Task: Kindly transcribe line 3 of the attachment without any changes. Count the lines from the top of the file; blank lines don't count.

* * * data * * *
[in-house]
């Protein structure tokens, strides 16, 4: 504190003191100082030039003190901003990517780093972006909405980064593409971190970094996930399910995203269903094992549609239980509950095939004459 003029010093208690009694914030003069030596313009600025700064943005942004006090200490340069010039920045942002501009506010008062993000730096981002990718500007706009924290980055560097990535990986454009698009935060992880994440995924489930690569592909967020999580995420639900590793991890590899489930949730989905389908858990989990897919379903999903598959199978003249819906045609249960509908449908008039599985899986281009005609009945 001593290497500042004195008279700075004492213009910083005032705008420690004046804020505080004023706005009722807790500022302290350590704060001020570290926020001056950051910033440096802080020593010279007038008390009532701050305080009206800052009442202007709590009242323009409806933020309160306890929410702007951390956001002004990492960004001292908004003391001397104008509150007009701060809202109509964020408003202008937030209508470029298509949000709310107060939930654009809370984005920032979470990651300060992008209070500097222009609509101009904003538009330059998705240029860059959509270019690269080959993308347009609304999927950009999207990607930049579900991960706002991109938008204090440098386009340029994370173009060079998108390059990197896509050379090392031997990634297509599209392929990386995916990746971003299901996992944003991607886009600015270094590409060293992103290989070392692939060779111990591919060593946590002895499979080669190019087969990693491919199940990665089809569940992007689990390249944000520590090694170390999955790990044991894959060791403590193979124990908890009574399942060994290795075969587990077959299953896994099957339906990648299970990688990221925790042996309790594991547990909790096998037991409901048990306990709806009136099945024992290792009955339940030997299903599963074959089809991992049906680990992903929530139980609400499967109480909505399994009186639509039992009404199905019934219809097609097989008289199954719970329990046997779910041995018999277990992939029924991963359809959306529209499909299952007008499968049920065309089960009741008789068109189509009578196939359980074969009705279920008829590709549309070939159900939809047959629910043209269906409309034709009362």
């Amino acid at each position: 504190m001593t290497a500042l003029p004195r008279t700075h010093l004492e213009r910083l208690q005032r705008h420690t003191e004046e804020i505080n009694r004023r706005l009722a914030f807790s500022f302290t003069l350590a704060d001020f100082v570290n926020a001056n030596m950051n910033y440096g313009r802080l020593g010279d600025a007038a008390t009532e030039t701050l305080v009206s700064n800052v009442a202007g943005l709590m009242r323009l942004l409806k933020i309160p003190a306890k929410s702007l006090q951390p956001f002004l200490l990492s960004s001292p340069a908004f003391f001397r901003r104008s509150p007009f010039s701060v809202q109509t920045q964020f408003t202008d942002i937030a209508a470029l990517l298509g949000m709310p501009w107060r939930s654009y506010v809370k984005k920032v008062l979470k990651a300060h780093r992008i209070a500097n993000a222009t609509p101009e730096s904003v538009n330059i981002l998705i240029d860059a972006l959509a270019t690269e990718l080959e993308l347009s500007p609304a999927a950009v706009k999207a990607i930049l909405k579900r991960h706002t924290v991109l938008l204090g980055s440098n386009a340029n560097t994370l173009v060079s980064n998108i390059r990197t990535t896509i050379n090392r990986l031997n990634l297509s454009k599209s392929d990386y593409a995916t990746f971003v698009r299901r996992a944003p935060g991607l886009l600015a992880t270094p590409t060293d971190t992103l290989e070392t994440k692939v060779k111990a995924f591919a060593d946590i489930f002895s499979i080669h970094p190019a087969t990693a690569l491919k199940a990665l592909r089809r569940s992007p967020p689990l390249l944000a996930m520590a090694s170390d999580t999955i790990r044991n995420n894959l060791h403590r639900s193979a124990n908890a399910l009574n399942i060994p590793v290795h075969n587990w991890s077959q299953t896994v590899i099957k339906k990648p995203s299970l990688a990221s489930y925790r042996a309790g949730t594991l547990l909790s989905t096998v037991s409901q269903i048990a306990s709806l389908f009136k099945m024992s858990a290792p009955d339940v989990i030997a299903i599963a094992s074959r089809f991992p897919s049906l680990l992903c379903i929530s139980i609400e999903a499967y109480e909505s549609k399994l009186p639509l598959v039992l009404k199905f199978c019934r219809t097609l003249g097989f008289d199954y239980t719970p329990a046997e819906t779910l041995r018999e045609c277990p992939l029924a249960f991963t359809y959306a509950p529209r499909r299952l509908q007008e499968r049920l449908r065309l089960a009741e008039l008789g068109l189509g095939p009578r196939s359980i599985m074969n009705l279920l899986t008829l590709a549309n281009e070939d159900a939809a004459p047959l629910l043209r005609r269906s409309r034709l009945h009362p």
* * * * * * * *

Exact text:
């Amino acid at each position: 504190m001593t290497a500042l003029p004195r008279t700075h010093l004492e213009r910083l208690q005032r705008h420690t003191e004046e804020i505080n009694r004023r706005l009722a914030f807790s500022f302290t003069l350590a704060d001020f100082v570290n926020a001056n030596m950051n910033y440096g313009r802080l020593g010279d600025a007038a008390t009532e030039t701050l305080v009206s700064n800052v009442a202007g943005l709590m009242r323009l942004l409806k933020i309160p003190a306890k929410s702007l006090q951390p956001f002004l200490l990492s960004s001292p340069a908004f003391f001397r901003r104008s509150p007009f010039s701060v809202q109509t920045q964020f408003t202008d942002i937030a209508a470029l990517l298509g949000m709310p501009w107060r939930s654009y506010v809370k984005k920032v008062l979470k990651a300060h780093r992008i209070a500097n993000a222009t609509p101009e730096s904003v538009n330059i981002l998705i240029d860059a972006l959509a270019t690269e990718l080959e993308l347009s500007p609304a999927a950009v706009k999207a990607i930049l909405k579900r991960h706002t924290v991109l938008l204090g980055s440098n386009a340029n560097t994370l173009v060079s980064n998108i390059r990197t990535t896509i050379n090392r990986l031997n990634l297509s454009k599209s392929d990386y593409a995916t990746f971003v698009r299901r996992a944003p935060g991607l886009l600015a992880t270094p590409t060293d971190t992103l290989e070392t994440k692939v060779k111990a995924f591919a060593d946590i489930f002895s499979i080669h970094p190019a087969t990693a690569l491919k199940a990665l592909r089809r569940s992007p967020p689990l390249l944000a996930m520590a090694s170390d999580t999955i790990r044991n995420n894959l060791h403590r639900s193979a124990n908890a399910l009574n399942i060994p590793v290795h075969n587990w991890s077959q299953t896994v590899i099957k339906k990648p995203s299970l990688a990221s489930y925790r042996a309790g949730t594991l547990l909790s989905t096998v037991s409901q269903i048990a306990s709806l389908f009136k099945m024992s858990a290792p009955d339940v989990i030997a299903i599963a094992s074959r089809f991992p897919s049906l680990l992903c379903i929530s139980i609400e999903a499967y109480e909505s549609k399994l009186p639509l598959v039992l009404k199905f199978c019934r219809t097609l003249g097989f008289d199954y239980t719970p329990a046997e819906t779910l041995r018999e045609c277990p992939l029924a249960f991963t359809y959306a509950p529209r499909r299952l509908q007008e499968r049920l449908r065309l089960a009741e008039l008789g068109l189509g095939p009578r196939s359980i599985m074969n009705l279920l899986t008829l590709a549309n281009e070939d159900a939809a004459p047959l629910l043209r005609r269906s409309r034709l009945h009362p």